There's a simple resume mistake that could be holding your career back — and it turns out women are the main offenders.
According to Pat Wadors, LinkedIn's former top recruiter, women tend to be more hesitant than men when it comes to their career progression.
Wadors, who is now chief HR officer at enterprise technology firm ServiceNow, said this natural hesitation was subconsciously trickling down to our resumes, where it can send the wrong impression to recruiters.
"Women tend to apply for roles they are 110 per cent ready and qualified for — we make sure all our ducks are lined up and we have the right skills. But men raise their hands and apply for jobs they are 70 per cent skilled for, thinking they'll learn on the job," she said.
"Women tend to use 'we' and 'us' [in their CVs] while men use 'I' — and recruiters are interested in what you did — they want to hear 'I led', 'I created' , 'I was creative in this way'.
"Show ownership — I know that can be really hard for women to do but it's not bragging, it's demonstrating skill based on facts."
Wadors said she encouraged female job applicants especially to be clear on the specific impact they have had in previous roles and to have confidence in their abilities when applying for jobs.
"I tell women to raise their hands and apply for roles because they are just as smart and capable as the next person," she said.
"You've already accomplished great learning, so convince me why you'll be a great fit."
Wadors, who is visiting Australia from the US, said another common mistake was not letting your passion and personality shine through — something that is especially important to do on your LinkedIn profile, which she said was increasingly considered to be a second, "digital CV".
"It's a mistake to think people look at your profile for just your job title, start and stop date," she said.
"If you're just repeating your CV you're not giving me anything to grab onto.
"What sets you apart in your CV and with your profile is your passion."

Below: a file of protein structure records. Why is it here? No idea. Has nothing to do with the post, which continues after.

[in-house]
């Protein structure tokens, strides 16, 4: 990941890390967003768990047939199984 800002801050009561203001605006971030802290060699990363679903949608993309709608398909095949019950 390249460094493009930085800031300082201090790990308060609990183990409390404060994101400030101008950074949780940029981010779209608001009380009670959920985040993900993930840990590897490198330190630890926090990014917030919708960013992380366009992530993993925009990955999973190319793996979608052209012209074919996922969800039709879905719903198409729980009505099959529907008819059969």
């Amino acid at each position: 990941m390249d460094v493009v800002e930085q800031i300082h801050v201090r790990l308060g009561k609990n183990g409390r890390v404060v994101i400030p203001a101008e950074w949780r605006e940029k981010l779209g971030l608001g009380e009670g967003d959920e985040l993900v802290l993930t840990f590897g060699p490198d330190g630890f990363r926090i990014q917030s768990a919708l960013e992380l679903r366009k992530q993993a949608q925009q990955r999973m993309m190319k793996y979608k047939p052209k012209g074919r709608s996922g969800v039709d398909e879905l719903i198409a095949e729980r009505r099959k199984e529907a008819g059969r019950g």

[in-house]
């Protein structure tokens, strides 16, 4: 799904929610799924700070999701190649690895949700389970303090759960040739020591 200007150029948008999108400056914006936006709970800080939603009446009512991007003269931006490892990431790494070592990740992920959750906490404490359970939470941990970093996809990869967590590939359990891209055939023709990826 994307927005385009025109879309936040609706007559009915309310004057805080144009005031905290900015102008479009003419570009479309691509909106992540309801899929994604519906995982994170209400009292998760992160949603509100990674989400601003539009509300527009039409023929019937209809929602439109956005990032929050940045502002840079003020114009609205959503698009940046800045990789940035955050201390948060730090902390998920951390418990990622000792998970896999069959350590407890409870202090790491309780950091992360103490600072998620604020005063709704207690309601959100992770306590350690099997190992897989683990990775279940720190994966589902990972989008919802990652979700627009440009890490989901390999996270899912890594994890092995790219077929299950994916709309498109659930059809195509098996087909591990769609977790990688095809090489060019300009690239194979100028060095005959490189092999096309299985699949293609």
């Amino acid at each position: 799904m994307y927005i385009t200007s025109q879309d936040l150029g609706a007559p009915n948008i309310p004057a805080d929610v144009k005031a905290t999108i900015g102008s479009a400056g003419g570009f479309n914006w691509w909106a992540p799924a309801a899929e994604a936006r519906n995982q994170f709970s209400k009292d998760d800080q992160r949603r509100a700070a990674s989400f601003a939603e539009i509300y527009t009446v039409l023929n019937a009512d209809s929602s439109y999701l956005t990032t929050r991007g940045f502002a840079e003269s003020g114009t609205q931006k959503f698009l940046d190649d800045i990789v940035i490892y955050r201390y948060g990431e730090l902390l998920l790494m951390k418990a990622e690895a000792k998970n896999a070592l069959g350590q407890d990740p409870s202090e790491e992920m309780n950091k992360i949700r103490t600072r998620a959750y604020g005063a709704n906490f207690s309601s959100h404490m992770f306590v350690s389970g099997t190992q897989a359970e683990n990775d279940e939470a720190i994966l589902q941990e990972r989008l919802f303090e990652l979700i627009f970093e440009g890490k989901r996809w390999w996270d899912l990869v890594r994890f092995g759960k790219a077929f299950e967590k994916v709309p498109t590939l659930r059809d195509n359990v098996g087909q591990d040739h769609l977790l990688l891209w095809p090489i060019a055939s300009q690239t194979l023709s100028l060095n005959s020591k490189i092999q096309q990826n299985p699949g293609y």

The mum-of-three said it was essential to give practical examples with any job application, and that a "rich" profile would make you stand out from the crowd and ensure you were found online more easily.
"Express your joy, your superpowers. Say 'I love x', 'I'm known for the following three things', and then clearly outline for me your best role — what role are you looking for that will highlight your skills?" she said.
"I love it when I see a profile that shows learning agility — not just 'I did XYZ', but 'I crushed it when I learned X'. I love storytelling and a summary that reflects joy and shows you are curious and humble — you can't teach those attributes.
"Storytelling is the most powerful tool we have as humans so your digital CV should have some mini-stories from your last two jobs at least because that's what draws the reader. Make sure there's enough meat there."
She said your cover letter should explicitly outline why you were applying for this particular role.
"Your cover letter should show why you are applying for this job in this company in this industry — then link to your online profile and your written CV, but your cover letter should tell me why now, why me, why you?" she said.
After spending decades in the human resources industry, Wadors said one of the best ways to create a happy workforce was to focus on diversity and inclusion.
"I know as a woman and as a mum, when I can be authentically me and respectfully listened to and understood, I rock my swag, I smile more, I feel my joy and other people feed off that, and innovation, engagement and joy goes up — you can feel it in a room when people have that sense of community and belonging," she said.
Ms Wadors said employees thrived through storytelling, and that one way she encouraged this was by asking staff to share what they were grateful for — both personally and professionally — before meetings.
She encouraged staff to be authentic, tell their stories and be "vulnerable and curious" in the workplace.